Find a student to carry out a project
Companies can engage with students in a number of ways to undertake projects, ranging from vacation work, final year undergraduate projects, to Masters’ projects and internships.
Paid internships offer companies and organisations a cost-effective method of employing highly-qualified and motivated individuals. It gives students the chance to gain valuable, quality work experience to expand their CV and develop their skills, as well as to gain contacts with organisations mainly in the local area.
The Faculty of Engineering organises schemes to provide students with relevant work experience and to enable them to develop links to engineering and technology companies.
Groups of students can work together on a problem specified by a company or other organisation, usually with academic oversight. The project can provide the partner with fresh insight into an area of interest and enable it to engage with potential graduate recruits.
In some subjects, these need to be research projects. Projects set up by the Centre for Innovation and Entrepreneurship and by Computer Science have a strong customer emphasis with a focus on finding solutions to real-world problems.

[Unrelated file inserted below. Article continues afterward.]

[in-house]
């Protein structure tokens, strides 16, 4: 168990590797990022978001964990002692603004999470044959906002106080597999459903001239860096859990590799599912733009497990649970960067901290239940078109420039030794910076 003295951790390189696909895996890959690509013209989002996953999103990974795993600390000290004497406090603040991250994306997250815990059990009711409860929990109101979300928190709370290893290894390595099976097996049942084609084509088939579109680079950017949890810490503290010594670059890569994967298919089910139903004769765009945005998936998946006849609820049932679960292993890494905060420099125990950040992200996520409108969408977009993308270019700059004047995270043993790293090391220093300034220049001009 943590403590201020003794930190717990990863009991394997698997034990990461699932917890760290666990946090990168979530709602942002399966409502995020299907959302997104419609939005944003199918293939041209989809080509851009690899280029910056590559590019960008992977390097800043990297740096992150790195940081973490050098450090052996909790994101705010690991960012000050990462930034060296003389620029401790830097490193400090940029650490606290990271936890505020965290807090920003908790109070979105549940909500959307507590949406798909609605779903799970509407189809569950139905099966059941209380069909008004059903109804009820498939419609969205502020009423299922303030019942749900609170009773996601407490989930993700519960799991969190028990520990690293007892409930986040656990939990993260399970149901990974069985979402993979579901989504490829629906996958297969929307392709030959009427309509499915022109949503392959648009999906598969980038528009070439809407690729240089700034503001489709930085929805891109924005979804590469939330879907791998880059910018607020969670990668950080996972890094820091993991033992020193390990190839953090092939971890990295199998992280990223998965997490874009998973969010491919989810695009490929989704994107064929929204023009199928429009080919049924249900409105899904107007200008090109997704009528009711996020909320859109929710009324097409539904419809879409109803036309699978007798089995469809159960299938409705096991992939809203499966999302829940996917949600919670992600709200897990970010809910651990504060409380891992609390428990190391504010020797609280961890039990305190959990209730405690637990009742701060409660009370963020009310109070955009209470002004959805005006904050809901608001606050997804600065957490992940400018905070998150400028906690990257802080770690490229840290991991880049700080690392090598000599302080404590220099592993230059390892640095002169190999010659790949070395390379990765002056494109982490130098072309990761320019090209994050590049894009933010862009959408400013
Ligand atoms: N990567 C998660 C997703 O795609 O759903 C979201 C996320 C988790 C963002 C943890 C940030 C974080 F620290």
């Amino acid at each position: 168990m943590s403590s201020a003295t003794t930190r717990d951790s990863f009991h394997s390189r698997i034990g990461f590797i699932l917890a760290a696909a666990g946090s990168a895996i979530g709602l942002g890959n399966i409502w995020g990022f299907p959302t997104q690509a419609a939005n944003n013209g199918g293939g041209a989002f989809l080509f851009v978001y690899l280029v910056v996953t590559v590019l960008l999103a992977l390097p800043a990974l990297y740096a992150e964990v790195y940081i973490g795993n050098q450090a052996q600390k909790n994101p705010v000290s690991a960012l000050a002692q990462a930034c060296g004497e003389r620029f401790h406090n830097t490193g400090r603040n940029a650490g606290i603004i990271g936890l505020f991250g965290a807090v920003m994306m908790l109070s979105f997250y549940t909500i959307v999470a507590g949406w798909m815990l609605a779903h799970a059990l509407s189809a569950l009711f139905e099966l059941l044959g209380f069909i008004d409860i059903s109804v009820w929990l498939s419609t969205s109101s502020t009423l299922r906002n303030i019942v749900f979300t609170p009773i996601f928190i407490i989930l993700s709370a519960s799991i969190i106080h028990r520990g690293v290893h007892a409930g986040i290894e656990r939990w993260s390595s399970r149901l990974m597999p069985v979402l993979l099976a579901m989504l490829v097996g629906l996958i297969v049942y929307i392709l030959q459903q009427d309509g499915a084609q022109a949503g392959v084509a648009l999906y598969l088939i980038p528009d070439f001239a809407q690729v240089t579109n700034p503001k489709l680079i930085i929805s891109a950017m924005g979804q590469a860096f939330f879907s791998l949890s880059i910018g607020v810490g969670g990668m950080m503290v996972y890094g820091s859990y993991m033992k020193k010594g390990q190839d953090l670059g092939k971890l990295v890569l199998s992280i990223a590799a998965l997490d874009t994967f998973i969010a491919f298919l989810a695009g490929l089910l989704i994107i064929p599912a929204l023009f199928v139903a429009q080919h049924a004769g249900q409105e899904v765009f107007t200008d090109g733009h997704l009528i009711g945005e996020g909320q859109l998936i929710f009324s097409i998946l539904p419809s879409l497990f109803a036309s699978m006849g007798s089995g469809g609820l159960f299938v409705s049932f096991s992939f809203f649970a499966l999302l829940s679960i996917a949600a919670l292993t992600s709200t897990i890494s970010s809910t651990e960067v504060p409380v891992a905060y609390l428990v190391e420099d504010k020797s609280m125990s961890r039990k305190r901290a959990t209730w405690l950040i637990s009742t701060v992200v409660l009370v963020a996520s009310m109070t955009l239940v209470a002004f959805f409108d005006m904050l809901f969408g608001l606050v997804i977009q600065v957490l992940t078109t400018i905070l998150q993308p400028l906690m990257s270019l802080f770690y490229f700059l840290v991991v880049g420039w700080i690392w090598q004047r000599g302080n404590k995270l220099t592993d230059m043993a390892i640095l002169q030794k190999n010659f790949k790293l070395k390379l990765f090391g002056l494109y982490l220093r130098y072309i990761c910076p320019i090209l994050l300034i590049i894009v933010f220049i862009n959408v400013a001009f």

Projects with communities
Our students can carry out projects with community organisations as part of their degree programmes. This gives the students valuable experience and helps community partners to resolve issues and gain new perspectives on their work. For more information, contact Hannah Cowell or Hannah Tweddell.
The Public Engagement Team also runs some projects involving students that create connections with community and cultural partners.
Advertise an internship on our job listings or contact Christine Spencer to find out about taking part in one of our internship programmes.
Connect with students through the Engineering faculty's internship and mentoring schemes. Contact the Industrial Liaison Office: email@example.com for more information.
Numerical models for smoother helicopter rides
Research into a family of transporter proteins drives industry investment in cancer therapies